It was the Sabbath and the villagers came to their synagogue. The baker, the barber, the soap makers, and sandal makers, the stonemason and brick maker.  The potter closed his shop.  The meals had all been prepared.  No one worked on the Sabbath.  The word in Nazareth was that their hometown boy, Jesus, would be returning to teach and preach that day.

Now Jesus too had come from a busy time.  He had been teaching about the Kingdom of Heaven which was coming near. He compared the Kingdom of Heaven to seeds sown in a field in which some took root and produced bumper crops, but other seeds didn’t survive.  The Kingdom was like a mustard seed which begins small and grows, or like yeast which quietly and invisibly expands and grows.  The Kingdom is like a hidden treasure that a person finds and sells everything he has in order to buy it, or an expensive pearl.  The kingdom is like a net cast out in the water which catches all sorts of fish.  AT the end of his parables, Jesus asked his disciples, “Have you understood all these things?” They said, “Yes.”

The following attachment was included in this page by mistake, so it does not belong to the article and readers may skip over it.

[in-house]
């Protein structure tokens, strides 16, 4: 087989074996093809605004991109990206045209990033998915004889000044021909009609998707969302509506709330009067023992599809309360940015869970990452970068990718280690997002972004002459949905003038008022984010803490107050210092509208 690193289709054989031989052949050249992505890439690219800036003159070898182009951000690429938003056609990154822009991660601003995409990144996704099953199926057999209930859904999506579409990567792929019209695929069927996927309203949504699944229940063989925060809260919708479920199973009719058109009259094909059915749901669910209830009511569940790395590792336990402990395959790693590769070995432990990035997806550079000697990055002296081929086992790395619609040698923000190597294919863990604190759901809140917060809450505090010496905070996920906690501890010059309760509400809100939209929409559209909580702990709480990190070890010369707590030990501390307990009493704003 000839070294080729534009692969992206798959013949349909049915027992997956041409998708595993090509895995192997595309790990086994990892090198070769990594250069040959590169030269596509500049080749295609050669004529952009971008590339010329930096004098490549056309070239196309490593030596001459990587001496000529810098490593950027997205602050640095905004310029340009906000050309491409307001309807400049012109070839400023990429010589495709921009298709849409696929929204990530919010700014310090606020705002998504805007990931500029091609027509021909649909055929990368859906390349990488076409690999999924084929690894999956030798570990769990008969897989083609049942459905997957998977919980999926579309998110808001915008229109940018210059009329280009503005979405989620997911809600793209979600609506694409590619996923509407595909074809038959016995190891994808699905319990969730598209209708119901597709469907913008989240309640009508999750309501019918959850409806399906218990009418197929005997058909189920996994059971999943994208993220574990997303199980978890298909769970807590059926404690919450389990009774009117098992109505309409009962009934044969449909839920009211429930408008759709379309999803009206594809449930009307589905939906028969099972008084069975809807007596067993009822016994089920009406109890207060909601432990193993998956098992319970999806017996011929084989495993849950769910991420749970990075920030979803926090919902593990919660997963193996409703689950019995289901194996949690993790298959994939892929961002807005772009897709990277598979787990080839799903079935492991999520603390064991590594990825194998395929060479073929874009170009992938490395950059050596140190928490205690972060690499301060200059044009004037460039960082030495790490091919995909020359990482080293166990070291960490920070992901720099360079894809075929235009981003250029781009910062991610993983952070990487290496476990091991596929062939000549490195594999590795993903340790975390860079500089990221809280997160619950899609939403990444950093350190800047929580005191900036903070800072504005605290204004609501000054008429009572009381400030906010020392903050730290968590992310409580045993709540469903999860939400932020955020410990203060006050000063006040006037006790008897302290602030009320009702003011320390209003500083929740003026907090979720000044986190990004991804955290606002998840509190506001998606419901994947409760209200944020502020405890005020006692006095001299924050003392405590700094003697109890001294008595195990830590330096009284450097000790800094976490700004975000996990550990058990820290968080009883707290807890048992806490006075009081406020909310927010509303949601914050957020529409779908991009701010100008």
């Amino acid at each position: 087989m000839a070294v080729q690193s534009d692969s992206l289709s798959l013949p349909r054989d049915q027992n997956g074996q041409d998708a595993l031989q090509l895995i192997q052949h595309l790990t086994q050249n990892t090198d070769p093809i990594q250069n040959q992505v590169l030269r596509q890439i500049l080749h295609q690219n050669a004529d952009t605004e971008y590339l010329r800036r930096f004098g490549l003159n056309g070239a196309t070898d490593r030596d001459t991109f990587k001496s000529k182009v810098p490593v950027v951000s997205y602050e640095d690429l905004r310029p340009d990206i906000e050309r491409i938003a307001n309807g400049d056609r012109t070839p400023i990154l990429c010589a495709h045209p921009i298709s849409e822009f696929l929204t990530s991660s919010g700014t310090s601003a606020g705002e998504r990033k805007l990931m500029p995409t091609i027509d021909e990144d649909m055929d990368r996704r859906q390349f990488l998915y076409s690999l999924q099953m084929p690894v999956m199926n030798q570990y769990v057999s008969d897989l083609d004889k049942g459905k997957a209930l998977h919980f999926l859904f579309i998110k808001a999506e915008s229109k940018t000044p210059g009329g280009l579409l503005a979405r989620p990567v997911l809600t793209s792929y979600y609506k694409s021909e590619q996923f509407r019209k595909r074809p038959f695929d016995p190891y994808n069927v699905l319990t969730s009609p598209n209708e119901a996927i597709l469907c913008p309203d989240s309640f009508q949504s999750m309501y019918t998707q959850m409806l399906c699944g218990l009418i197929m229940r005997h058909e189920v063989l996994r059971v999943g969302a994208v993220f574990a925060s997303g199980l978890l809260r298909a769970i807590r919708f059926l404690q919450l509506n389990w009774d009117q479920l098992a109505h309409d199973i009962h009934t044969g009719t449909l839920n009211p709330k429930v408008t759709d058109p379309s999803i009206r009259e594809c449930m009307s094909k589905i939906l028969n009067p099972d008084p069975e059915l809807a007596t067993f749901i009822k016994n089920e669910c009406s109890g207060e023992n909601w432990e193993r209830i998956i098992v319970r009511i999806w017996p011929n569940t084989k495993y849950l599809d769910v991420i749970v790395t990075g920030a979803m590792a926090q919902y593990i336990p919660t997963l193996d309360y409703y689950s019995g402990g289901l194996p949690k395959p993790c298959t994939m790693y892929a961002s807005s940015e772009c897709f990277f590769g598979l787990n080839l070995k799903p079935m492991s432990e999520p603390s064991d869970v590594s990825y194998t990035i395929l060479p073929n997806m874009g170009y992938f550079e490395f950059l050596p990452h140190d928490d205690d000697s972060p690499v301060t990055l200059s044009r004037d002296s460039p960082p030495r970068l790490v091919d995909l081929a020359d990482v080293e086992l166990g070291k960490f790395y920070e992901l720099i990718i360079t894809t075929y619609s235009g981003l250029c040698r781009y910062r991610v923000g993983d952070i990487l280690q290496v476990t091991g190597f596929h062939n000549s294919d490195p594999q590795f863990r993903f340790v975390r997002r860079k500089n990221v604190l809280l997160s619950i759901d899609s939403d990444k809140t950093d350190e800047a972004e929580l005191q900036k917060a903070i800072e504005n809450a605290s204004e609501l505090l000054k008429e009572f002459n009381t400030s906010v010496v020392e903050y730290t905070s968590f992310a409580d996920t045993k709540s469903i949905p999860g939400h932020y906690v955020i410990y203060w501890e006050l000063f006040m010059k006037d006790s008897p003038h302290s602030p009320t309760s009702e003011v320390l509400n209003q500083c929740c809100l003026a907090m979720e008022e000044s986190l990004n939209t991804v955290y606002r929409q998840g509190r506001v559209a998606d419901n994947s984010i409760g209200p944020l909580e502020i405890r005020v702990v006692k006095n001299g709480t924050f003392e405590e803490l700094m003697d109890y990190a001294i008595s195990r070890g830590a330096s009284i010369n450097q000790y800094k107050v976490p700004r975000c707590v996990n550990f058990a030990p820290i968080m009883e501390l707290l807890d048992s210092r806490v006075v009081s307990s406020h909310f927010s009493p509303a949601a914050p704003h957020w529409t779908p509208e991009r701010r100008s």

But some didn’t understand that the kingdom of heaven was Jesus himself come to earth in the flesh.  Nor did some believe his powerful works, raising a dead girl to life, healing a woman with a 12-year hemorrhage, restoring sight to the blind, and casting out demons.  They took umbrage when he declared that the person’s faith made them well or when Jesus forgave people their sins.  He was accused of casting out demons with the power of the prince of demons.  Jesus said that some will see, but not see and some would hear and not hear and not understand.